Pintle injector

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A pintle injector is a type of propellant injection device for a rocket engine that was first used on a flight vehicle during the Apollo Program in the Lunar Excursion Module's Descent Propulsion System. Pintle injectors are currently used in SpaceX's Merlin engines.


The origins of the pintle injector were early laboratory experimental apparatus, used by Caltech and JPL in the mid-1950s, to study propellant mixing and combustion reaction times of hypergolic liquid propellants. The pintle injector was reduced to practice and developed by Space Technology Laboratories (STL), then a division of Ramo-Wooldridge Corp., later TRW starting in 1960; however, it was not until October 1972 that U.S. Patent 3,699,772 for invention of the pintle injector was granted to Gerry Elverum, of TRW and made public.[1]


Pintle injector image
Fuel in red, oxidizer in blue.

A pintle injector is a coaxial injector. Propellant stream A (fuel or oxidizer) flows through an outer tube, coming out as a cylindrical stream, while propellant stream B (complement of A) flows in an inner tube and impinges on a pintle shaped similarly to a car-engine poppet valve, which causes B to spray outward in a broad cone or flat sheet that intersects the cylindrical stream of propellant A. In some variants the pintle has grooves cut into it to produce radial jets in the flow of propellant B.[1]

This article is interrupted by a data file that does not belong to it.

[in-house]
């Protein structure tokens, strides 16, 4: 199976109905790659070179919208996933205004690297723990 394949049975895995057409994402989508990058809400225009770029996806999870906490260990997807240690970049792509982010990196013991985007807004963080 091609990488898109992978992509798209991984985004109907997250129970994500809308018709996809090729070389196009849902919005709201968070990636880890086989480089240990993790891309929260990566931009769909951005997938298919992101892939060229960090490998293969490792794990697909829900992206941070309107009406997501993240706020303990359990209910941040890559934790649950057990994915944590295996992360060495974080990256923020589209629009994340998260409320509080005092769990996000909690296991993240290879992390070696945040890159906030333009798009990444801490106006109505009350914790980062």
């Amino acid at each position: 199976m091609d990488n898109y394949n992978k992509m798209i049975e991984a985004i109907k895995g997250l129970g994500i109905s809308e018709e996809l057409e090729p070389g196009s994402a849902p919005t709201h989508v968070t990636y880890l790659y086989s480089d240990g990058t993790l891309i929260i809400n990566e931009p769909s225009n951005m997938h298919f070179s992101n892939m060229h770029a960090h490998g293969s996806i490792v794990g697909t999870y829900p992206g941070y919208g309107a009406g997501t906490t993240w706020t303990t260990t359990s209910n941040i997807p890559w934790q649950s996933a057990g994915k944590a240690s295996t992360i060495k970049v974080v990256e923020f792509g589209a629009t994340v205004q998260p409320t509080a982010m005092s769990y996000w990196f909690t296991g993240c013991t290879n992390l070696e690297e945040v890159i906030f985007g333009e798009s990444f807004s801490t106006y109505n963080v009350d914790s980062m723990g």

If propellant B is the fuel and A the oxidizer, the pintle arrangement can be set up to get fuel-film cooling of the inside of the combustion chamber essentially automatically; also, pintle injectors allow deep throttling without large losses in combustion efficiency. Pintle injectors also avoid acoustic combustion instability, and therefore have an excellent safety record.[1]

Another view of pintle injector.
Another view, showing more clearly how fuel and oxidizer flow.

Pintle injectors have been developed for applications in rocket propulsion, but could potentially have high flowrate in other applications due to their relative simplicity.[2]

Many people have experienced throttleable pintle sprayers in the form of standard garden hose-end sprayers.[3]


  1. ^ a b c Dressler, Gordan A.; Bauer, J. Martin (2000). "TRW Pintle Engine Heritage and Performance Characteristics" (PDF). AIAA. AIAA-2000-3871. Retrieved 14 May 2017. 
  2. ^ Heister, S.D. (25 February 2011). "Chapter 28: Pintle Injectors". In Ashgriz, Nasser. Handbook of Atomization and Sprays: Theory and Applications (2011 ed.). New York: Springer. pp. 647–655. ISBN 978-1-4419-7263-7. Retrieved 14 May 2017. 
  3. ^ Fischer, Dave. "Pintle Injector Rocket Engines". National Space Society Blog. National Space Society. Retrieved 2013-08-15. 

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